Actually, it’s likely that VeroBlue’s biggest challenge isn’t water or any technical problem—it’s marketing. Elite chefs like The French Laundry’s Thomas Keller and Top Chef’s Rick Moonen have begun featuring barramundi on their menus, and meal-kit service Blue Apron includes it in its dinners. Yet most foodies still consider farmed fish inferior to wild seafood. Aquaculture’s poor reputation stems from a long line of mistakes, says Corey Peet, a former aquaculture program manager at Monterey Bay Aquarium’s Seafood Watch. Southeast Asian farmers clear-cut hundreds of thousands of acres of mangrove swamps to make way for dirty shrimp farms. Domestic farmed salmon have suffered frequent outbreaks of disease and sea lice, and their waste often damages the surrounding ecosystem. And farmed salmon are typically fed large amounts of smaller fish like anchovies and herring—whose stocks are also on the decline. One pound of salmon requires the fish oil wrung from five pounds of these forage fish. The barramundi raised in tightly controlled, indoor environments like the Nelsons’ don’t need antibiotics or hormones. They require a third of the feed to produce roughly the same quantity of healthy omega-3 fatty acids as some kinds of salmon. And recent innovations in the feed industry have slashed or even eliminated the amount of fish meal required to sustain farmed fish; Skretting, the company that makes the pellets used by VeroBlue, announced in the spring that it had developed a feed without fish meal. Other researchers are looking to nut waste, algae, or insect larvae as a replacement.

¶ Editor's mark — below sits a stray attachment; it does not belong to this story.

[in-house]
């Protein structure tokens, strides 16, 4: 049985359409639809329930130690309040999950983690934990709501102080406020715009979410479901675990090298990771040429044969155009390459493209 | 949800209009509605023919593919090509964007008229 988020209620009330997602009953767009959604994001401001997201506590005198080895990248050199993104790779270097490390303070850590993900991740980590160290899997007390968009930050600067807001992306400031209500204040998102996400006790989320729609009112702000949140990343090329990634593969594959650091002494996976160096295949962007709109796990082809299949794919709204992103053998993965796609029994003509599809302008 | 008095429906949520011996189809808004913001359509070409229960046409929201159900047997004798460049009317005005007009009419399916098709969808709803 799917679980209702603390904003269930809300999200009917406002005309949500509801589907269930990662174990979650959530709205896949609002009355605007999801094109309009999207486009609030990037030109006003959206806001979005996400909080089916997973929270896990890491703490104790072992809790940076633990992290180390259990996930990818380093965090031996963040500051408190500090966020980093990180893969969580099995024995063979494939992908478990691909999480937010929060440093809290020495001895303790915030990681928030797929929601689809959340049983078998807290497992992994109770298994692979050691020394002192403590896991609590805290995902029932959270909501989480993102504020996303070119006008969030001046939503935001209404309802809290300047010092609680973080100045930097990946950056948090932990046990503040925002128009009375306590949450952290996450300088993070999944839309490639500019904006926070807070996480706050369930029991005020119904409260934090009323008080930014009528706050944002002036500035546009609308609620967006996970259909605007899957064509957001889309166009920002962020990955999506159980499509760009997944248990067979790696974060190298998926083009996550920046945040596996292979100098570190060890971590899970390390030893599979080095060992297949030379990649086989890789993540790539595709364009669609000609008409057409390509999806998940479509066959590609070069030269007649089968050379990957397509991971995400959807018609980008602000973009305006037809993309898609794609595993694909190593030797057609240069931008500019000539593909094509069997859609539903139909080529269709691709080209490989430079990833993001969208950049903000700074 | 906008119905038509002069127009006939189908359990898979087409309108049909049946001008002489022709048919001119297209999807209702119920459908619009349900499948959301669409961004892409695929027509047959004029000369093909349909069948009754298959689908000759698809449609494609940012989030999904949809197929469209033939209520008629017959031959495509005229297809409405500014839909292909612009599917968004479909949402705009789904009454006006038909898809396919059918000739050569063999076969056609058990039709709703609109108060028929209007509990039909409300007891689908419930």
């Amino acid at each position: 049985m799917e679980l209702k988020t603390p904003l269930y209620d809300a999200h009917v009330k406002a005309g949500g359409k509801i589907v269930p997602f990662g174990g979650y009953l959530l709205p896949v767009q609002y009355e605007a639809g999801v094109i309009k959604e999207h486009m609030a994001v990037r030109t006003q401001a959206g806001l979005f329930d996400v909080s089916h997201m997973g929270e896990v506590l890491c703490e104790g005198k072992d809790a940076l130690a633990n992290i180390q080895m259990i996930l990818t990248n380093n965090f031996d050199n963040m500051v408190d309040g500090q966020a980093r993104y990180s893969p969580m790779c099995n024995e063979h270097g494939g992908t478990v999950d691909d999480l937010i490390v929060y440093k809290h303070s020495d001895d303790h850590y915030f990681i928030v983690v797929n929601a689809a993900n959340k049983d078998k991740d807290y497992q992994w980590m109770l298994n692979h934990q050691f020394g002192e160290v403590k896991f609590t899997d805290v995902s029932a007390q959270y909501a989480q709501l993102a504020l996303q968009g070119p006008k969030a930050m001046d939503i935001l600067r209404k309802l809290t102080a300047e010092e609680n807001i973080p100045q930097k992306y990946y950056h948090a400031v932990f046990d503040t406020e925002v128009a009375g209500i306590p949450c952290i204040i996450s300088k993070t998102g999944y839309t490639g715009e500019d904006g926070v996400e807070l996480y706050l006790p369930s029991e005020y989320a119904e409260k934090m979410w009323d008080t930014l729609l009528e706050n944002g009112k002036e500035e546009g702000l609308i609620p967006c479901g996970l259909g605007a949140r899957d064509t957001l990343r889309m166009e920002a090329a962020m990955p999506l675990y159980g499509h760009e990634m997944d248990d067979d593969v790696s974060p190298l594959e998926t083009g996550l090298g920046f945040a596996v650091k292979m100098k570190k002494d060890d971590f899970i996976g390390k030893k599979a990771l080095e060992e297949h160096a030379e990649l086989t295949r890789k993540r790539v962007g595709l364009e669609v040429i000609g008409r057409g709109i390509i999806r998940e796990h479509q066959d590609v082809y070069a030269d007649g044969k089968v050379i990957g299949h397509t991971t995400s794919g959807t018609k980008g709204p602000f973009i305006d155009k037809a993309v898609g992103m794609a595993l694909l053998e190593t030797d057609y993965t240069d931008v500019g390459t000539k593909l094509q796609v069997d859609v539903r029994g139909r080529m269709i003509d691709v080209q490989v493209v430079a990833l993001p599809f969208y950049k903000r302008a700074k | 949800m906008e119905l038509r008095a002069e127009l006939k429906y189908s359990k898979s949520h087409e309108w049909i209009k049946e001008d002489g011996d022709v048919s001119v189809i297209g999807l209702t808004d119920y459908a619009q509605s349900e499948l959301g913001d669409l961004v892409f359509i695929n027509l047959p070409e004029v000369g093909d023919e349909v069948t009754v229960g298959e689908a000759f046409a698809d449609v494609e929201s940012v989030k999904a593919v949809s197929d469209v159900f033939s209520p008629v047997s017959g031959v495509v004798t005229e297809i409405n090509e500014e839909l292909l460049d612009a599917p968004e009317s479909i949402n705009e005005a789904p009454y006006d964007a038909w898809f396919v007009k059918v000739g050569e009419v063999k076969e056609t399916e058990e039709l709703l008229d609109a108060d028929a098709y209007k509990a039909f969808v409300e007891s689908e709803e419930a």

Whatever the challenges of farming fish, the fact is that aquaculture may be the oceans’ last hope for survival. “We’re now in a situation where doctors and nutritionists are asking us to double our seafood consumption,” says Michael Rubino, director of aquaculture at NOAA, referring to the recommendation by the US Dietary Guidelines that people increase their seafood consumption to twice a week. “Where is all that seafood going to come from?” Rubino says. “So far, the choice we’ve made is to go elsewhere, rather than figuring it out at home.” By pioneering the mass production of barramundi in the United States, VeroBlue hopes to play a role in easing that strain, though Gaines points out that it’s going to take a lot more than just VeroBlue to produce enough sustainable seafood to satisfy our ever-growing appetite. Land-based fish farms in the United States produce only a fraction of 1 percent of the 7 billion pounds of fish we’d need if every American ate as much fish as the government guidelines recommend.
On my last day at the farm, Driver hosts three potential investors for a lunch of barramundi, as well as trout and salmon, which the company also hopes to raise and sell. One man, an Australian who grew up eating barramundi, inhales three cornmeal-encrusted chunks and admonishes his colleagues for not consuming the oil-rich skin. After plates sit empty for several minutes, awaiting the salmon and trout courses, Driver grows impatient.
He enters the kitchen and discovers the problem—Rezek is struggling to carve a piece of coral-colored trout.
“Where’s the salmon?” Driver asks.
“We butchered it trying to fillet it,” Rezek says sheepishly.
We are, after all, 1,000 miles from the Atlantic and 1,500 miles from the Pacific. But if the rest of my visit is any indication, it likely won’t take long before Iowa farmhands master the art of the fish fillet.
This article has been revised.